Dynamic RAMs (DRAMs) and synchronous dynamic RAMs (SDRAMs) are types of dynamic structures and have achieved wide commercial usage in many varied types of digital devices. Usage of SDRAMs is becoming particularly popular as data stored in the memory cells of an SDRAM can be accessed within very short time periods. The memory cells of a memory array of an SDRAM are typically divided into banks of memory cells and SDRAM includes circuitry to permit operation of the SDRAM in a "burst mode" in which the memory cells of the SDRAM are accessed at much quicker rates than access rates at which the memory cells of a conventional, asynchronous DRAM can be accessed.

SDRAMs, as well as other types of memory devices, are tested subsequent to their manufacture to ensure that the memory cells operate properly. During the testing period, data of known values is written to the memory cells of the banks of the memory array. Data is applied with varied addressing sequences, typically to all of the memory cells of the memory array.

As the storage capacities of SDRAMs, as well as other types of memory devices, increases, increased amounts of time are required to write data to all of the memory cells of the banks of the memory array. Such increased amounts of time reduces the throughput of memory devices in a testing process.

SDRAMs are constructed to comply with standards and communication protocols promulgated by the Joint Electronic Device Engineering Council (JEDEC). The JEDEC-promulgated standards and communication protocols set forth the signal protocol of signals which cause addressing of the memory cells of the SDRAM. For instance, address select signals are defined. The address select signals, when applied to the SDRAM, cause addressing of the memory cells of the SDRAM.

In a two-bank SDRAM, the value of the most significant bit of the address select signals is determinative of which of the banks of the memory banks is addressed. The next-most significant bit during read/write commands is an auto precharge flag. And, the remaining bits include column address bits. For example, in a four megabit SDRAM, address select signals are applied to the SDRAM on nine address lines, A9 -A0. A9, the most significant bit, determines which of the memory banks of the memory array is addressed. Address line A8 is a precharge flag. And, address lines A7 -A0 include column address bits.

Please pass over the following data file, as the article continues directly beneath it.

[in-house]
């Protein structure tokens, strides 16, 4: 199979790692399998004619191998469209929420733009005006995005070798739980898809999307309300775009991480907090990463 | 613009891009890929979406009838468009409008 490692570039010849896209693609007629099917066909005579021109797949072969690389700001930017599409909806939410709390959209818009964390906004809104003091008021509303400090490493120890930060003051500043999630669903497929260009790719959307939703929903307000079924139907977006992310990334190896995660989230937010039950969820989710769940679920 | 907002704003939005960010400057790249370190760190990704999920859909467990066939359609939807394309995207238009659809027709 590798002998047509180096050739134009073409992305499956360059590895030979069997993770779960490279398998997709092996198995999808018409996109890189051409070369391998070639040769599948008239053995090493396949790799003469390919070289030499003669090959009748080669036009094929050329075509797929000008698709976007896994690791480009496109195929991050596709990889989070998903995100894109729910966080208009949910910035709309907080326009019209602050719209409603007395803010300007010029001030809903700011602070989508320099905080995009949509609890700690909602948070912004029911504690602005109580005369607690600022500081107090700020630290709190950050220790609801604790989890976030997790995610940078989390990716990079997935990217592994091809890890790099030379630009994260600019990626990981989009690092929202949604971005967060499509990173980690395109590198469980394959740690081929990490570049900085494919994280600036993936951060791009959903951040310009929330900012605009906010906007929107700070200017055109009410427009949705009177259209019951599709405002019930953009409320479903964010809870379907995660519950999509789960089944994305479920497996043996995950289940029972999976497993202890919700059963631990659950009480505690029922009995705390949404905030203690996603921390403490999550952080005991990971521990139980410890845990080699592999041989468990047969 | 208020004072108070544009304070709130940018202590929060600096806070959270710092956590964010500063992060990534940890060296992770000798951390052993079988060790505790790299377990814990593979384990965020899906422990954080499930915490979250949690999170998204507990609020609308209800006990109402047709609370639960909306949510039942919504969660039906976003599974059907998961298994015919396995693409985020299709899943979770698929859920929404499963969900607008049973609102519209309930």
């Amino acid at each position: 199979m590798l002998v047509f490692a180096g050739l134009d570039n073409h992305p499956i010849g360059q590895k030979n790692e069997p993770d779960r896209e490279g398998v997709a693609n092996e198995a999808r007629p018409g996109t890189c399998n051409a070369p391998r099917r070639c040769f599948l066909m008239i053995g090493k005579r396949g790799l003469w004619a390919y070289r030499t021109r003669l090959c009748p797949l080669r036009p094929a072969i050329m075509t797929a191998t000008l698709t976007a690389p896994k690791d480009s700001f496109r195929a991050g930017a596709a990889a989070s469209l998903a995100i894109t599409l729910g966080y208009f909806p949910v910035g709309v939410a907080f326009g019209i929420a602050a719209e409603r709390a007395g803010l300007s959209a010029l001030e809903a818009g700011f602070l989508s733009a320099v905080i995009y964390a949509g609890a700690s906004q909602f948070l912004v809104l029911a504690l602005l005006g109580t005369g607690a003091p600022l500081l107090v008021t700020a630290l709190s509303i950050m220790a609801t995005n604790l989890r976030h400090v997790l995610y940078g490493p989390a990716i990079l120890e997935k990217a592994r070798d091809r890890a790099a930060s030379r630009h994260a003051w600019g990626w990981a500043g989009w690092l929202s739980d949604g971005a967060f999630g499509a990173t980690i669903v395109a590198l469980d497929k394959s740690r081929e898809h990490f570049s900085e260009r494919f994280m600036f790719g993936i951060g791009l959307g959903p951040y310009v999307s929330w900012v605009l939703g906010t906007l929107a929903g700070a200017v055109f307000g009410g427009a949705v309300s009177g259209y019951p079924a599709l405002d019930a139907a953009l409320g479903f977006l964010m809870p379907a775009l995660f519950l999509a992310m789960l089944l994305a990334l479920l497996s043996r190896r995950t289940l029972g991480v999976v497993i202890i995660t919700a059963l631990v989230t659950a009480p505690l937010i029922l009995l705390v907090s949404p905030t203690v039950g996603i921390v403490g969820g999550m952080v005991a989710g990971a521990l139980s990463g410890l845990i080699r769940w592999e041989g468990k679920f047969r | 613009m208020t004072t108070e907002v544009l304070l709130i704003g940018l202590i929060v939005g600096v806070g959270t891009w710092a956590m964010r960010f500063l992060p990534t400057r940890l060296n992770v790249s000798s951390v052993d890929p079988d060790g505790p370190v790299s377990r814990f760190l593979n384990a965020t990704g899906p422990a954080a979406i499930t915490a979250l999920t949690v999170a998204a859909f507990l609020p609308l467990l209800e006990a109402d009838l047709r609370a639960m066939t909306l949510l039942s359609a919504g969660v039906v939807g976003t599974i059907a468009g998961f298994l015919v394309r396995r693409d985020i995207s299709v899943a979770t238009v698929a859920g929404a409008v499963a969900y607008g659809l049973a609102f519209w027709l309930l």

When testing the SDRAM, a series of address select signals are applied to the memory, the memory cells of the memory device are addressed responsive to the values of the address select signals, and data is written to the addressed memory cells. The data written to the memory cells is often written serially to the memory cells.

Typically, software algorithms are executed by a processor device to generate the address select signals on the address select lines. Because the memory cells are addressed responsive to values of the address select signals generated on all of the address select lines applied to the SDRAM but for the next-most significant bit thereof, the software algorithms used to generate the address select signals when testing the SDRAM cannot merely generate address select signals which increment in single bit increments to access all of the memory cells of the SDRAM. Because the address select signals generated on the address select lines cannot merely be incremented in the single bit increments, a simple, bit incrementor algorithm, generic to all sizes of SDRAMs, cannot be utilized. Rather, a more complex algorithm is required.

A means by which data can be more simply and quickly written to the memory cells of an SDRAM, or other memory device, would therefore be advantageous.

It is with respect to these considerations and other background information relative to memory devices that the significant improvements of the present invention have evolved.

SUMMARY OF THE INVENTION

The present invention advantageously provides a circuit, and an associated method, which permits columns of more than one memory bank of an SDRAM, or other memory device having memory banks, to be addressed concurrently. When the columns of the memory banks are addressed, data can be at least written concurrently to more than one memory bank.

During testing of a memory device incorporating the circuit and method of the present invention, columns of memory cells of more than one memory bank can be concurrently addressed, and data can be concurrently written to the memory cells of the memory banks. Therefore, data can be written to the memory device in a reduced period of time.

Also, when selecting the memory cells of the memory banks which are to be addressed during a testing procedure, address select signals generated on address select lines need only be incremented to permit addressing of the memory cells of the banks of the memory array of the memory device. Only a very simple, and easily implementable, algorithm is needed to generate address select signals which increment sequentially in value.